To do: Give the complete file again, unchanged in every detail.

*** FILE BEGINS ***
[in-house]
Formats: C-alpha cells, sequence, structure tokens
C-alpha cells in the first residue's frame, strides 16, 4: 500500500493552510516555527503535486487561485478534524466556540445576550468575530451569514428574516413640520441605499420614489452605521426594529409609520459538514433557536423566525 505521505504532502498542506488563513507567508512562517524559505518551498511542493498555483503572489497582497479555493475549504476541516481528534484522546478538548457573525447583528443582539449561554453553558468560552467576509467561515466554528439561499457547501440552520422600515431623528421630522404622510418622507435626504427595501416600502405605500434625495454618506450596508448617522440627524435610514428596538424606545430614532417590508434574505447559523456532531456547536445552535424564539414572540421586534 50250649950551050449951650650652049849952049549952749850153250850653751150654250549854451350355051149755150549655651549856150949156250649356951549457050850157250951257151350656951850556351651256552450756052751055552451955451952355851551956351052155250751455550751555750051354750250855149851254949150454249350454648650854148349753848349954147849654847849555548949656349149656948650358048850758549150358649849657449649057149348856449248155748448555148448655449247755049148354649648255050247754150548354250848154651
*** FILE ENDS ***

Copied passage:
[in-house]
Formats: C-alpha cells, sequence, structure tokens
C-alpha cells in the first residue's frame, strides 16, 4: 500500500493552510516555527503535486487561485478534524466556540445576550468575530451569514428574516413640520441605499420614489452605521426594529409609520459538514433557536423566525 505521505504532502498542506488563513507567508512562517524559505518551498511542493498555483503572489497582497479555493475549504476541516481528534484522546478538548457573525447583528443582539449561554453553558468560552467576509467561515466554528439561499457547501440552520422600515431623528421630522404622510418622507435626504427595501416600502405605500434625495454618506450596508448617522440627524435610514428596538424606545430614532417590508434574505447559523456532531456547536445552535424564539414572540421586534 50250649950551050449951650650652049849952049549952749850153250850653751150654250549854451350355051149755150549655651549856150949156250649356951549457050850157250951257151350656951850556351651256552450756052751055552451955451952355851551956351052155250751455550751555750051354750250855149851254949150454249350454648650854148349753848349954147849654847849555548949656349149656948650358048850758549150358649849657449649057149348856449248155748448555148448655449247755049148354649648255050247754150548354250848154651